'Ambrosia for the ears. Superbly performed and produced, this is music with extraordinary integrity.' Victor Lewis-Smith (writer/director)

'It's lovely to hear those strange timbres play things which sound quite natural to them, although they are from such far-away lands and cultures. The harmonies and rhythms are beguiling...' Jonathan Harvey (composer)

'Once again, Mont has produced a beautiful, imaginative and thoughtful work with flashes of the humour that belie his 'serious composer' persona. All power to Dirk 'Mont' Campbell, one of the UK's unsung musical geniuses.' Dave Stewart (keyboardist/composer)

'Elaborate, beguiling and multi-faceted, Music From A Walled Garden is presented as an almost continuous sequence... there are many contrasting juxtapositions of material, presenting surprising twists and turns en route - you never quite know where the music will go next.' Symon Clarke (composer)

55 minutes, full colour digipak with 12-page booklet. £13 GBP

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Read John Kelman's review in All About Jazz

Positioned somewhere between ethnic folk, orchestral and jazz, the music ranges over a wide variety of moods - enigmatic contrasts, ambient acoustic soundscapes, textural patterns and pageantry. The collection is a belated sequel to my 1996 work Music from a Round Tower, which was placed third in the International Green Doplhin Critics' Awards for that year but was not received with enormous enthusiasm by the music press in general, being too eclectic for most reviewers.*

As a teenager in the late 1960s I wrote for the rock group Egg, one of the bands now described as 'prog' (i.e. 'progressive') by students of the era - my nickname 'Mont' survives from this era. In the mid 1970s I forswore the genre of rock music altogether, even the experimental variety (where can one find that now?) and began to develop an interest in folk tradition and, increasingly, non-western music. Starting with the Balkans and moving through Greece and Turkey into the middle East, and then India and the far East, I gradually discovered a vast Aladdin's cave of new, strange and fascinating musical ideas and instrumental sounds.

Since that time I have been learning and gestating these different ways of making music. I have never made it my aim to incorporate so-called 'world music' into the western idiom, as some people on the basis of superficial acquaintance have claimed to do. Every tradition has its own music and that, like language, takes many years to learn properly.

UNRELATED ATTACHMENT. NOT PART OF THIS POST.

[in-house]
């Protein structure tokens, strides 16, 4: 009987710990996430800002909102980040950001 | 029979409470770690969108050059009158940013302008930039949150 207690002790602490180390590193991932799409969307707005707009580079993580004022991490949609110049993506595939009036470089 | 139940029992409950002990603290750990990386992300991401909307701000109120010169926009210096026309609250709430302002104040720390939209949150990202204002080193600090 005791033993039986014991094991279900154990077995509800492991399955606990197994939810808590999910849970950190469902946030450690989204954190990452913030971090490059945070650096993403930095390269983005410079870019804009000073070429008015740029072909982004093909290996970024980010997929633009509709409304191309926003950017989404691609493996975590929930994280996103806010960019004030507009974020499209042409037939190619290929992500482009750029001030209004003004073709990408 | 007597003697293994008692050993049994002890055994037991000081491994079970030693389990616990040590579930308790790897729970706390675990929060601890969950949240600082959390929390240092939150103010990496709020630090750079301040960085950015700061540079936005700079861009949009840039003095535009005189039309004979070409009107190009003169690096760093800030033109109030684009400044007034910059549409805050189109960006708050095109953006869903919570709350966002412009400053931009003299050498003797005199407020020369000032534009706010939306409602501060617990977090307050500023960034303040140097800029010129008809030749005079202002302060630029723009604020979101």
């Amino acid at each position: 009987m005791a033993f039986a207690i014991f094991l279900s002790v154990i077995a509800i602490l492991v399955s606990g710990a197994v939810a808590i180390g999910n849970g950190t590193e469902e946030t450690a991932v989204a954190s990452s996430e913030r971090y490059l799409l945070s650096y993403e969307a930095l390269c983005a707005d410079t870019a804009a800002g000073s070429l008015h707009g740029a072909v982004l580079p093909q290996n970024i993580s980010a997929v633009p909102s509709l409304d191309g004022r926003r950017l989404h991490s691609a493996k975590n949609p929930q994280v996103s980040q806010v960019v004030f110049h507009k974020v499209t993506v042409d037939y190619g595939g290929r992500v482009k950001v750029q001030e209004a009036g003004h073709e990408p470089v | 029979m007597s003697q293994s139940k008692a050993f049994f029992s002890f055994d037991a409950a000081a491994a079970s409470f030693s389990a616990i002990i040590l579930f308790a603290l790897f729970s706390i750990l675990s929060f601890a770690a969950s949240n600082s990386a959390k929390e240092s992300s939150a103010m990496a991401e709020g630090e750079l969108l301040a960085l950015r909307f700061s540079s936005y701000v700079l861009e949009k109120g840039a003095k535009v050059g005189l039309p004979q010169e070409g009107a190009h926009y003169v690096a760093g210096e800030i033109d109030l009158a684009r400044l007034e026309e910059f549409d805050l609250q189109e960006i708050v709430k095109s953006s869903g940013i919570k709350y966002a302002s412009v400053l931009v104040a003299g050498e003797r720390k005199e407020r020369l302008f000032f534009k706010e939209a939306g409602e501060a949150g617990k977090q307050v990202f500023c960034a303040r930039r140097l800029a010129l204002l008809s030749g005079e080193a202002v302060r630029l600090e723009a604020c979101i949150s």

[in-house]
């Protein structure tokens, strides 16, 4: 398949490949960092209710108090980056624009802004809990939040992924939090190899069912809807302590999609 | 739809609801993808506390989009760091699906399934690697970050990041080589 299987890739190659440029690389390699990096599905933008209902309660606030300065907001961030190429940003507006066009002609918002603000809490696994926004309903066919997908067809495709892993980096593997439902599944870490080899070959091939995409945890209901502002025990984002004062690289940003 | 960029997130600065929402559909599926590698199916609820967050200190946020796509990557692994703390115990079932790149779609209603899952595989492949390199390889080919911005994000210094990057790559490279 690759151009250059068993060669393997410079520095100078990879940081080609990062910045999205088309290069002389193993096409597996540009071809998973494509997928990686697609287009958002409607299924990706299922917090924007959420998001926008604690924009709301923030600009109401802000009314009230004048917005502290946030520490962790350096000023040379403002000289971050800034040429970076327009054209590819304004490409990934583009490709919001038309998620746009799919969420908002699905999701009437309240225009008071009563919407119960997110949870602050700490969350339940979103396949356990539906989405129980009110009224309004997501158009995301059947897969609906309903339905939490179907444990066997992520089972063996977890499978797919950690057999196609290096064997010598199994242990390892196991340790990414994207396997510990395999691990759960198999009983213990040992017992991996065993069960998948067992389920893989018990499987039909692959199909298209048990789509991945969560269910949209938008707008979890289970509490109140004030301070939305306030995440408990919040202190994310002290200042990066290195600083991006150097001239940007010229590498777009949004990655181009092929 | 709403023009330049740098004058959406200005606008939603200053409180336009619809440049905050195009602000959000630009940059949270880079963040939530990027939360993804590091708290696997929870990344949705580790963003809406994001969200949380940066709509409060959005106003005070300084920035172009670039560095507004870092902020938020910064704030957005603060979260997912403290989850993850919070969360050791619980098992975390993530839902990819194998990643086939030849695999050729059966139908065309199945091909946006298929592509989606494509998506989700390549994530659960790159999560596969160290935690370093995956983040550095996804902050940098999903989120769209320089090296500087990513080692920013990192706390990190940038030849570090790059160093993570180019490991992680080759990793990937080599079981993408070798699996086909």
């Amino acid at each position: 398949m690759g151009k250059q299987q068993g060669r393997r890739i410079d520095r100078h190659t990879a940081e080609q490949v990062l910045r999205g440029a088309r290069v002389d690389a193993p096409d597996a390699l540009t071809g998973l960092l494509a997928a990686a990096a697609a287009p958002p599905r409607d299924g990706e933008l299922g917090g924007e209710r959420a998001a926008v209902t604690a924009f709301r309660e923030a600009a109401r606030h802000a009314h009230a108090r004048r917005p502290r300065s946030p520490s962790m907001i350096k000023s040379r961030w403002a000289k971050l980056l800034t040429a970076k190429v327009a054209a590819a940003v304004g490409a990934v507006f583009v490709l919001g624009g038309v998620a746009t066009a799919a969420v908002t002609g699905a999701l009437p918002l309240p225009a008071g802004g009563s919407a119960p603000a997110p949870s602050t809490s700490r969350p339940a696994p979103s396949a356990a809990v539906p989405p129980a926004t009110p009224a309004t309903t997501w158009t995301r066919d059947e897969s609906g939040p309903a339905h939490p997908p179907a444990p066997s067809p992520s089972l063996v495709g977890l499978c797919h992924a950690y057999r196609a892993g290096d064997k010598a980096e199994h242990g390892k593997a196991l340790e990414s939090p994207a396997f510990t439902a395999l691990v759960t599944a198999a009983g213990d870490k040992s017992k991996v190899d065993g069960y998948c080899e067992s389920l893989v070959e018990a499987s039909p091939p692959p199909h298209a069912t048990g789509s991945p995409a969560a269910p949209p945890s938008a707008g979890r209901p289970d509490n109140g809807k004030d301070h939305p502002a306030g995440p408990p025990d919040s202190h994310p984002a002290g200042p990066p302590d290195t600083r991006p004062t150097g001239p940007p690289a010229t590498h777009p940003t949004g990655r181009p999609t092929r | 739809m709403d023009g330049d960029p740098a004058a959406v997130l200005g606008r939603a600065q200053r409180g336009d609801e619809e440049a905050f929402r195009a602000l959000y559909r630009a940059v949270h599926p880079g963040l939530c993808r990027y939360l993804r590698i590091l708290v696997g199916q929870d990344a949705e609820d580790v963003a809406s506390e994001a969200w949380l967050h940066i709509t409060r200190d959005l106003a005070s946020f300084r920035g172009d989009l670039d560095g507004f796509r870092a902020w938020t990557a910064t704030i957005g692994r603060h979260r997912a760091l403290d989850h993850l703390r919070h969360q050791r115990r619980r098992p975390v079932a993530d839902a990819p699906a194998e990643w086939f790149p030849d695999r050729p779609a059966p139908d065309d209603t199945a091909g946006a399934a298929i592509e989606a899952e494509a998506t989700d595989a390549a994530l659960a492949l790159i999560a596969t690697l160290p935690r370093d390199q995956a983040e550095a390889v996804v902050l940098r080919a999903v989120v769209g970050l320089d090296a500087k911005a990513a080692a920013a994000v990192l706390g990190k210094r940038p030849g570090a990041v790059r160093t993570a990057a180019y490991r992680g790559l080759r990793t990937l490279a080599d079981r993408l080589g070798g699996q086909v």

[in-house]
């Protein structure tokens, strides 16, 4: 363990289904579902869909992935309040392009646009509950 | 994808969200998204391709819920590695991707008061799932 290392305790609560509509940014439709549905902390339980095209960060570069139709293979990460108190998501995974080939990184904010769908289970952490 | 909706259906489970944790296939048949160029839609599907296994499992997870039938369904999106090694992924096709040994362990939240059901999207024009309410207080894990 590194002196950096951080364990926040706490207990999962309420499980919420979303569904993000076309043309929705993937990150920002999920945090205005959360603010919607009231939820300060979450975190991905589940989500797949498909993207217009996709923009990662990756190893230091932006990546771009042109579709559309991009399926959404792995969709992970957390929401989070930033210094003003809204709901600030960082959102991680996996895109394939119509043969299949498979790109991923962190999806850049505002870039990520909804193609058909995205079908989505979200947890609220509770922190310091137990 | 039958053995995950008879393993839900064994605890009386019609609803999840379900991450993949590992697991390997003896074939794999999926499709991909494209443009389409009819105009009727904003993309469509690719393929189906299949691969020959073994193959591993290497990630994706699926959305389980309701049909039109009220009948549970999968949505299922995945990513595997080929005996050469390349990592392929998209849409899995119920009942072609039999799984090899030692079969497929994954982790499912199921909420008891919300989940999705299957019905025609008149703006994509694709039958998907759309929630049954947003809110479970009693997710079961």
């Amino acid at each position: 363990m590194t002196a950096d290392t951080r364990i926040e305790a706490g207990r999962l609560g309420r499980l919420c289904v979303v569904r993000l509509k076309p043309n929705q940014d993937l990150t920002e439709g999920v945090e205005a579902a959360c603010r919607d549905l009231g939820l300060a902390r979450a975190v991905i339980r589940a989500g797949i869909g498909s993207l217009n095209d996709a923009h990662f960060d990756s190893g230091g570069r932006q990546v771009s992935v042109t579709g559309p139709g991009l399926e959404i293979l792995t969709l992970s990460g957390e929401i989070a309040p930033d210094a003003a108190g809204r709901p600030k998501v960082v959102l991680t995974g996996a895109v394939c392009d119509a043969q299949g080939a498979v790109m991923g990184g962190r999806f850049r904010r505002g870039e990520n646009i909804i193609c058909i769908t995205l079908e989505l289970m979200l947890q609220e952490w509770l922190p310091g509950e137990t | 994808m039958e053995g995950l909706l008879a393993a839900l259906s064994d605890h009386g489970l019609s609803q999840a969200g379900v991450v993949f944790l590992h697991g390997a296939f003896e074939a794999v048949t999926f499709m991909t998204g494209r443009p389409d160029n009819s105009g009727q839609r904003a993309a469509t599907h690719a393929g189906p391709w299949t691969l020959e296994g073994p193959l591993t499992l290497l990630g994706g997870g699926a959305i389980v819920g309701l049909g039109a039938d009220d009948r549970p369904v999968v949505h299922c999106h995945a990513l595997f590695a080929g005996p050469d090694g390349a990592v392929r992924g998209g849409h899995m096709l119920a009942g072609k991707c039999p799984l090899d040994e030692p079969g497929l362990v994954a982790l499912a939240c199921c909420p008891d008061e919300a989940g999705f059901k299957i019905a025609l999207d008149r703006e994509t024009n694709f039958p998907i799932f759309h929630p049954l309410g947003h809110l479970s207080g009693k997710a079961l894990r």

At the same time there is the opportunity to communicate something about what one has learned, which may be of interest or even of benefit. But there is not much point in talking about it. 'The only meaningful comment on a piece of music is another piece of music.' —Igor Stravinsky

Walled gardens are common in England – there are a number in the town where I live. They are also common in the middle East and in Moorish Spain. Perhaps further afield too. What a walled garden symbolises is a place where knowledge and understanding are acquired and useful results produced – in nature as in inward investigation. The classical Sufi writers Saadi, Shabistari and Sanai all used the image of the walled garden as titles for their work.

Walled gardens are beautiful, enjoyable and often inspiring places. I enjoyed writing the music and I hope you enjoy listening to it.

*A reviewer in Folk Roots, unable to find anything to say about the actual music in Music From a Round Tower, wrote instead the following clerihue, which I rather like:

Dirk Mont Campbell

Does like to ramble.

Music From a Round Tower

Seems to last for weeks but is actually just under an hour.'

Photograph of Lewes House Garden by Lilliana Gibbs

Photograph of the Wilmington Head by Dirk Campbell

A collection of 12 new pieces (plus a 'bonus track'!) featuring a wide variety of western and non-western instruments including flutes, reeds, shawms, lutes, primitive trumpets, animal horns, bagpipes and percussion. Cello and piano make the occasional appearance along with Baroque violin and Irish flute. West African harp (kora) and east African lyre (nyatiti)* are employed in several of the pieces. There are some vocal, choral and orchestral moments too.

To remove any confusion, a lot of people know me as 'Mont', my nickname during my rock band years — 'Mont' being the shortened form of the first half of my double-barrelled surname Montgomery Campbell.


Armadillo Mythology

Glass Butterflies

The Edge of Sleep

Zeno's Phantom Island

The Salmon of Wisdom


The Almanac of Azarquiel


Oecinial Reckoning

Pibroch for the Midwinter Sun

Sunrise Over Firle Beacon


The Star Trek Theme, played by the Turkish Army Zurna and Davul Ensemble (Mehter)

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Music From A Walled Garden is available now from Burning Shedhttp://www.burningshed.com/store/eggarchive

*kora and nyatiti made and adapted by Les Sherwood of Adaptatrap, Brighton, England

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